Tragedy Award Winners Continued…:

431 BC - Euphorion , son of Aeschylus, Sophocles took 2nd place, Euripides took 3rd with Medea 428 BC - Euripides (Hippolytus) 427 BC - Philocles , nephew of Aeshyclus , Sophocles took 2nd place 416 BC - Agathon 415 BC - Xenocles 409 BC - Sophocles ( Philoctetes ) 405 BC - Euripides (The Bacchae , Iphigenia in Aulis, Alcmaeon in Corinth) 372 BC - Astydamas Tragedy Award Winners Continued…

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"Bacchus" by Michelangelo

Notable Comedy Award Winners of The City Dionysia:

486 BC - Chionides 472 BC - Magnes 458 BC - Euphonius 450 BC - Crates 446 BC - Callias 437 BC - Pherecrates 435 BC - Hermippus 422 BC - Cantharus Notable Comedy Award Winners of The City Dionysia

Comedy Award Winners Continued…:

421 BC - Aristophanes (Peace (2nd prize)) 414 BC - Ameipsias (The Revellers ) 402 BC - Cephisodoros 290 BC - Poseidippus 278 BC - Philemon 185 BC - Laines 183 BC - Philemon 154 BC - Chairion Comedy Award Winners Continued…

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Dionysus and the festivals in his honor were the start of Theatre, and the basis of evolution of theatre from ancient t imes to present all over the world. The first theatrical presentations were performed at the ancient theatre, “Theatre of Dionysus”. The theatre was where the parades ended, shows were performed, and awards were given. The original theatre still exists today. In November 2009, it was announced that renovations were being started to the original Theatre of Dionysus and are expected to be finished in 2015.

Picture of the Present Day Theatre of Dionysus:

Picture of the Present Day Theatre of Dionysus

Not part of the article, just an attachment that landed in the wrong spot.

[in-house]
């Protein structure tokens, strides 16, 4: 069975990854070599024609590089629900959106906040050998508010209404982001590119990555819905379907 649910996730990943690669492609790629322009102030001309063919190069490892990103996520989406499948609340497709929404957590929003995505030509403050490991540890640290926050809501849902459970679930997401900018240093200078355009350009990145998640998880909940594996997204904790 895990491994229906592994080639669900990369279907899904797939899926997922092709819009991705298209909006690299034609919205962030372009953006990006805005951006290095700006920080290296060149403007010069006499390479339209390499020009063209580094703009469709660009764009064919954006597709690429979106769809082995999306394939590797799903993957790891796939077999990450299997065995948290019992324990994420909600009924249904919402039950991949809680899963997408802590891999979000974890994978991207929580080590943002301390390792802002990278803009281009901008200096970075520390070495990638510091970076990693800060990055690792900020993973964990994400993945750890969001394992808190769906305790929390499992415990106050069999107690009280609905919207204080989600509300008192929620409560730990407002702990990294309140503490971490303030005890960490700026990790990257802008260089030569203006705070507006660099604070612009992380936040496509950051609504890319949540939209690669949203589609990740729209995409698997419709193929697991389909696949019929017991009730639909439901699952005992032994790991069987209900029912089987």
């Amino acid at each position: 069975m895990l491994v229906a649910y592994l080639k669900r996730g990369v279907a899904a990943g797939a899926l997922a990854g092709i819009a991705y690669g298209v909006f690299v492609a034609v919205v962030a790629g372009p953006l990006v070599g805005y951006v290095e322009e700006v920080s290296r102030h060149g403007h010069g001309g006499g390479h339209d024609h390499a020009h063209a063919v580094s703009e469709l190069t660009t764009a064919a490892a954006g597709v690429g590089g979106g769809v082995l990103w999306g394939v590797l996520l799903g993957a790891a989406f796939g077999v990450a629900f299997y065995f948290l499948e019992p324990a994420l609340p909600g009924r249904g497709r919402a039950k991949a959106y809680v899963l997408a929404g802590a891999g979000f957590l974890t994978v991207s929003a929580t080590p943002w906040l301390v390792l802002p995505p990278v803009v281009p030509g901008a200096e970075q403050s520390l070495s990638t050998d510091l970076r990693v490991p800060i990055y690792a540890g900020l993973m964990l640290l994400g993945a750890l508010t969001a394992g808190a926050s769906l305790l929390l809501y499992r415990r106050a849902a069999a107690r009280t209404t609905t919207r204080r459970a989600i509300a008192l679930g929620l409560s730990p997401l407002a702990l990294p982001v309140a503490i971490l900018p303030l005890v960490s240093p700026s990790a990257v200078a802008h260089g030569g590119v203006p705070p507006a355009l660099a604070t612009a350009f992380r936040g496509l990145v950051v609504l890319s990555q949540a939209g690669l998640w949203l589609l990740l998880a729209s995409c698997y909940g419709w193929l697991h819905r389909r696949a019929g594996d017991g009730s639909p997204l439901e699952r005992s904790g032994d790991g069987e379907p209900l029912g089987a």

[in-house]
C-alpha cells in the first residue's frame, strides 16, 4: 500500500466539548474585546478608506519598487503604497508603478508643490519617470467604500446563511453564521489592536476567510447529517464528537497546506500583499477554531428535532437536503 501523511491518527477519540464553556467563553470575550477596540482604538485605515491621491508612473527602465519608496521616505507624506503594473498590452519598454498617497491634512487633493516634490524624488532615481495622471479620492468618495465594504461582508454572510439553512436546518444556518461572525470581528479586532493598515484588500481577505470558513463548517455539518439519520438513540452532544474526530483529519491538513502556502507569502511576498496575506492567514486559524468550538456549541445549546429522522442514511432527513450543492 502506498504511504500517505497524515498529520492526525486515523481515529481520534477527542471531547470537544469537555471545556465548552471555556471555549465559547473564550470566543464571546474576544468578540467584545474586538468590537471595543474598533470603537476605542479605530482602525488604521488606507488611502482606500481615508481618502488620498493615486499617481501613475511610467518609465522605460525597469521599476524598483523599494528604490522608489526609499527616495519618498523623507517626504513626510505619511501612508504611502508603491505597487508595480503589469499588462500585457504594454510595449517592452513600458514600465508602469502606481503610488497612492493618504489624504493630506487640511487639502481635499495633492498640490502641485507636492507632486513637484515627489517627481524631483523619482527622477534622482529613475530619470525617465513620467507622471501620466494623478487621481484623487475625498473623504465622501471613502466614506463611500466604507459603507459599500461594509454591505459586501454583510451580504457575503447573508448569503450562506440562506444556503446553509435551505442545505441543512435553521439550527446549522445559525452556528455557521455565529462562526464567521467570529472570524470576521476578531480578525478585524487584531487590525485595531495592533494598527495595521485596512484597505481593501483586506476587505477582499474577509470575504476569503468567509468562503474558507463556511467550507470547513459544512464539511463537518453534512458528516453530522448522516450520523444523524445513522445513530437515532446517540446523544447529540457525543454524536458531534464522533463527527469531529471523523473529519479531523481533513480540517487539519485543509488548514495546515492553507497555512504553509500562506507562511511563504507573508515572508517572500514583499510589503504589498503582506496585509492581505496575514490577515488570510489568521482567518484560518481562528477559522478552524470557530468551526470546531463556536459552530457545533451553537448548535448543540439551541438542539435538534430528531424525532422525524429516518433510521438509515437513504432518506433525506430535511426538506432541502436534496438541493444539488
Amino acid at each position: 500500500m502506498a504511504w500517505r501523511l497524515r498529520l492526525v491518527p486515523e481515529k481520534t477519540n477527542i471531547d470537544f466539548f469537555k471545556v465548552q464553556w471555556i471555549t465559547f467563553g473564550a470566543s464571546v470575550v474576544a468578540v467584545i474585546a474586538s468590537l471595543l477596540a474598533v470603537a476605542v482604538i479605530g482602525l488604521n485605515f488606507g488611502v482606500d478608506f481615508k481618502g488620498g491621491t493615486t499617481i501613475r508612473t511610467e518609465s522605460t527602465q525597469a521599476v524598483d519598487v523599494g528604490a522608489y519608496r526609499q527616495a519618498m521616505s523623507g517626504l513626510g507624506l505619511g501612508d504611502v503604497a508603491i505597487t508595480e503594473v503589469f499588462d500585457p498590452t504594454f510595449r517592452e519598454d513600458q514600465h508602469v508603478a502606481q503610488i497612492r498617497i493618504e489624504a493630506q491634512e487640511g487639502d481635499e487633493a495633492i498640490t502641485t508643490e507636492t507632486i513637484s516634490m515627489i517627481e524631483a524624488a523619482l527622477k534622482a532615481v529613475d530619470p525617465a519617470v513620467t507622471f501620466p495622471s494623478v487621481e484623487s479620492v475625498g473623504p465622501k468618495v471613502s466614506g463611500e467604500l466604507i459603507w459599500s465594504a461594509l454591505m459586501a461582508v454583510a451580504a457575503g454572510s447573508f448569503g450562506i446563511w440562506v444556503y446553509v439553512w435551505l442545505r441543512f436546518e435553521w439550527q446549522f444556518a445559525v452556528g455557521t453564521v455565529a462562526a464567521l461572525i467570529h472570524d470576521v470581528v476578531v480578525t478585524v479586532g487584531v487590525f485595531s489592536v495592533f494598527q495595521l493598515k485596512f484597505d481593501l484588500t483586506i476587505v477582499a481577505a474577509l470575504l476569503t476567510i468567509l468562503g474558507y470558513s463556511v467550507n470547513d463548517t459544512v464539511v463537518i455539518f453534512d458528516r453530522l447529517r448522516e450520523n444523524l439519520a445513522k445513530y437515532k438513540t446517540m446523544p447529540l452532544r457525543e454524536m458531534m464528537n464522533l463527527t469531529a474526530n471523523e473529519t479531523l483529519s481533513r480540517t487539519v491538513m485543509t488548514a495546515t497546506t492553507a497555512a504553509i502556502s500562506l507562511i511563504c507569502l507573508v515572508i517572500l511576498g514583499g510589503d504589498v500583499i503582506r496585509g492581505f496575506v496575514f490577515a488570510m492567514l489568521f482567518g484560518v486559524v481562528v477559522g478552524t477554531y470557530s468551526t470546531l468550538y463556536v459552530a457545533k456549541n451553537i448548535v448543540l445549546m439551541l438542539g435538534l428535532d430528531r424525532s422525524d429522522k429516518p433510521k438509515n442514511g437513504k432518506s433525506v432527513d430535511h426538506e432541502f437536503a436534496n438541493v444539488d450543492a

Works Cited and Resources:

Косановић, Славен. Modern Day Theatre of Dionysus. 2007. Photograph. Greece, Greece. Bacchus by Michelangelo. 2008. Photograph. Museo Del Bargello , Florence, Italy. Daemonia Nymphe . "Dance of the Satyrs." Dance of the Satyrs. Prikosnovenie -Palace of Worms- Cynfeirdd , 2006. MP3. " Dionysia -Festivals." Wikipedia. Wikimedia Foundation, 28 Apr. 2012. Web. 29 Apr. 2012. <>. "Dionysus." Wikipedia. Wikimedia Foundation, 28 Apr. 2012. Web. 29 Apr. 2012. <>. "Great Dionysia ". Encyclopædia Britannica. Encyclopædia Britannica Online. Encyclopædia Britannica Inc., 2012. Web. 29 Apr. 2012 <>. Haigh , AE. The City Dionysia . The Attic Theatre. Claridon , 1898. 9-21. Theatre Database. 1898. Web. 29 Apr. 2012. <>. Nguyen, Marie- Lan . Seated Dionysos Holding out a Kantharos . 2006. Photograph. British Museum, London. Nguyen, Marie- Lan . Statue of Dionysus. Marble, 2nd Century CE. 2009. Photograph. Louvre Museum, Paris. O'Neil, D. Bacchus by Caravaggio. 2004. Photograph. Galleria Degli Uffizi, Florence. Saint-Pol, Bibi . Satyr Giving a Grapevine to Bacchus Child. Cameo Glass, 1st Half of the 1st Century. From Italy. 2007. Photograph. Petit Palais , Paris. "Theatre of Dionysus." Wikipedia, the Free Encyclopedia. 19 Jan. 2012. Web. 11 Feb. 2012. <>. Wilson, Edwin, and Alvin Goldfarb. "Chapter 2: Greek Theatre." Living Theatre: History of the Theatre. Sixth ed. Boston, MA: McGraw-Hill, 2008. 25-55. Print . Works Cited and Resources